Financial Disclosures: Georg Kägi has received honoraria for attending meetings of Bayer and Lundbeck; has received grants from the Swiss Parkinson's disease Association, Medical Research Centre, and Kantonsspital St. Gallen, and is employed by Kantonsspital St. Gallen. Petra Katschnig has received honoraria for attending meetings from Boehringer Ingelheim, GlaxoSmithKline, Novartis, UCB, and Bayer and is employed by Medical University Graz, Austria. Mirta Fiorio is employed by the University of Verona. Michele Tinazzi is employed by the University of Verona. Diane Ruge has received grants from the Dorothy Feiss Scientific Research Grant and the Tourette Syndrome Association and is employed by University College London. John Rothwell has received grants from the European Union FP7 program (“Plasticise” and “Replaces”), Tourette Association, Dystonia Medical Research Foundation, and the Stroke Association and is employed by University College London. Kailash P. Bhatia is a Movement Disorders Society Scientific Advisory Board Member; has been an adviser and received honoraria, financial support to speak and attend meetings from GSK, Boehringer-Ingelheim, Ipsen, Merz, and Orion pharma companies; has received grants from Wellcome Trust and MRC award (ref. no. WT089698); is employed by University College London; and has received royalties from Oxford University Press for the book Oxford Specialist Handbook of Parkinson's Disease and Other Movement Disorders.

Correspondence to: Kailash P. Bhatia, Professor Sobell Department of Motor Neuroscience and Movement Disorders, Institute of Neurology, University College of London, Queen Square, London WC1N 3BG, UK; k.bhatia@ion.ucl.ac.uk

Abstract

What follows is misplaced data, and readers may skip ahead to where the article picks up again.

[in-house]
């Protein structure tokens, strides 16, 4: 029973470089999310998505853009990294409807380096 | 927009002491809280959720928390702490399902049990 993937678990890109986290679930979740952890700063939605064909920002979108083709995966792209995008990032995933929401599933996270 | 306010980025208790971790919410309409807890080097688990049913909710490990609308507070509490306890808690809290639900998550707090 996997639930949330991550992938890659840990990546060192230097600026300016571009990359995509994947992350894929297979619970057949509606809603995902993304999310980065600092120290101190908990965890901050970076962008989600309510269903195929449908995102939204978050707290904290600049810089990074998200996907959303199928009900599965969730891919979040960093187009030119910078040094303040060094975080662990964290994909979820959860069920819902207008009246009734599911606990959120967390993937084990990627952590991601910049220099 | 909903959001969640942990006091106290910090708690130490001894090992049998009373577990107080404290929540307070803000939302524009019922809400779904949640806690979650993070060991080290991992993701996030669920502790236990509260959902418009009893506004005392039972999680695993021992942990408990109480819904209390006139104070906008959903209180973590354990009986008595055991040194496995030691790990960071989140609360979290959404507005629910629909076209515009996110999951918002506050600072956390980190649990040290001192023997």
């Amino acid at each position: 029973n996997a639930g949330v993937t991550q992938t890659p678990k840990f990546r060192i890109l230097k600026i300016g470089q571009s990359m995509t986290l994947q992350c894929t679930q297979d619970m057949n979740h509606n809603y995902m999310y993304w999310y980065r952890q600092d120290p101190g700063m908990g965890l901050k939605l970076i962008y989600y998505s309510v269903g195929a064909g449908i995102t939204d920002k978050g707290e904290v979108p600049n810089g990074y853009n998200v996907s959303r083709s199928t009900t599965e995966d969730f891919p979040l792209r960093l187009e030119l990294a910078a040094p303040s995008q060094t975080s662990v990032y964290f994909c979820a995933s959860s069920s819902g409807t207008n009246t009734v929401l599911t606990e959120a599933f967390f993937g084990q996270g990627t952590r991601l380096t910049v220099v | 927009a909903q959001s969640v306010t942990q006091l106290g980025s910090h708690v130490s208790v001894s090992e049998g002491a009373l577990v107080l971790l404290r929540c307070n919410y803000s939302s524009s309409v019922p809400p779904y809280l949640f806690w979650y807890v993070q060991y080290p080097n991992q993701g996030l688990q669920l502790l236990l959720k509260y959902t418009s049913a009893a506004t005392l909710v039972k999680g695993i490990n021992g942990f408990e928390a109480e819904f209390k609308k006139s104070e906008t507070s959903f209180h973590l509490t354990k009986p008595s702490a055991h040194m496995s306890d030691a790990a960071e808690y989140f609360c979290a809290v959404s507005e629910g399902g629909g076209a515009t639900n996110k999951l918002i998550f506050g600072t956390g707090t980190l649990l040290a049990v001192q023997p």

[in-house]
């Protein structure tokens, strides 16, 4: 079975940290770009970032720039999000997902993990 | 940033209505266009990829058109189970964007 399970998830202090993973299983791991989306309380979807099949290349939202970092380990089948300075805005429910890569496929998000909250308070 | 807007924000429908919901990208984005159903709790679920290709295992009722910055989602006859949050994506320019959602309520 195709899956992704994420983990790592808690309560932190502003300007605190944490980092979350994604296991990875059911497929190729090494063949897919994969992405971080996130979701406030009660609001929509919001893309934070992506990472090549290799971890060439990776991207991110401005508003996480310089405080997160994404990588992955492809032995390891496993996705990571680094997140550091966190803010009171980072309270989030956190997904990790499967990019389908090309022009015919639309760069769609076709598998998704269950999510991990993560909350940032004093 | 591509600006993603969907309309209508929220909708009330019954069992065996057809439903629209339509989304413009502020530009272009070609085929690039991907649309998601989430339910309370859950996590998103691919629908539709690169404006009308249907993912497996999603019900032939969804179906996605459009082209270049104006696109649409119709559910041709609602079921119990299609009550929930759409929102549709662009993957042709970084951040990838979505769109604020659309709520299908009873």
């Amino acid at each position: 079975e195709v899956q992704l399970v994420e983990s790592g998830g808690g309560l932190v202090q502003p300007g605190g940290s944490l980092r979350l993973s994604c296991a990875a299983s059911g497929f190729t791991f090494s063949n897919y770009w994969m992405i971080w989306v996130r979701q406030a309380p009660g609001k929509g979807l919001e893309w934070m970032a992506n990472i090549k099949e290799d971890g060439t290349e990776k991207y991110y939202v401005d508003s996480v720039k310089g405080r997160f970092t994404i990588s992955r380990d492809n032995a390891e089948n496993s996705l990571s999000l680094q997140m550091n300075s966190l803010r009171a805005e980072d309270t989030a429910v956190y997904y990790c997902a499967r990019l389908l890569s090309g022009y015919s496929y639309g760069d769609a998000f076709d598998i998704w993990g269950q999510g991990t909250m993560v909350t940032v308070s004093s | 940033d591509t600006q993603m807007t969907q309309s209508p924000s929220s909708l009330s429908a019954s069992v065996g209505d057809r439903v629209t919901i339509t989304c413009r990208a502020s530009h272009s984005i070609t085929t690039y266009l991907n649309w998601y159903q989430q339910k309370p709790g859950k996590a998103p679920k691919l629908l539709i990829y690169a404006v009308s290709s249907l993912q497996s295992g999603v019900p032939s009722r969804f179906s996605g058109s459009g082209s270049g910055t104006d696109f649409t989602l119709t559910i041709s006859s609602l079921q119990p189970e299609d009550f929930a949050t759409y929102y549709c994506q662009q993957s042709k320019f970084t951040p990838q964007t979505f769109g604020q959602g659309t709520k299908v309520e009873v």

A characteristic feature of primary cervical dystonia is the presence of “sensory tricks” as well as the impairment of temporal and spatial sensory discrimination on formal testing. The aim of the present study was to test whether the amount of improvement of abnormal head deviation due to a sensory trick is associated with different performance of temporal sensory discrimination in patients with cervical dystonia. We recruited 32 patients with cervical dystonia. Dystonia severity was assessed using the Toronto Western Spasmodic Torticollis Rating Scale. Patients were rated according to clinical improvement to a sensory trick and assigned to 1 of the following groups: (1) no improvement (n = 6), (2) partial improvement (n = 17), (3) complete improvement (n = 9). Temporal discrimination thresholds were assessed for visual, tactile, and visuotactile modalities. Disease duration was shorter (P = .026) and dystonia severity lower (P = .033) in the group with complete improvement to sensory tricks compared with the group with partial improvement to sensory tricks. A significant effect for group and modality and a significant interaction between group × modality were found, with lower visuotactile discrimination thresholds in the group with complete improvement to sensory tricks compared with the other groups. In primary cervical dystonia, a complete resolution of dystonia during a sensory trick is associated with better visuotactile discrimination and shorter disease duration compared with patients with less effective sensory tricks, which may reflect progressive loss of adaptive mechanisms to basal ganglia dysfunction. © 2013 Movement Disorder Society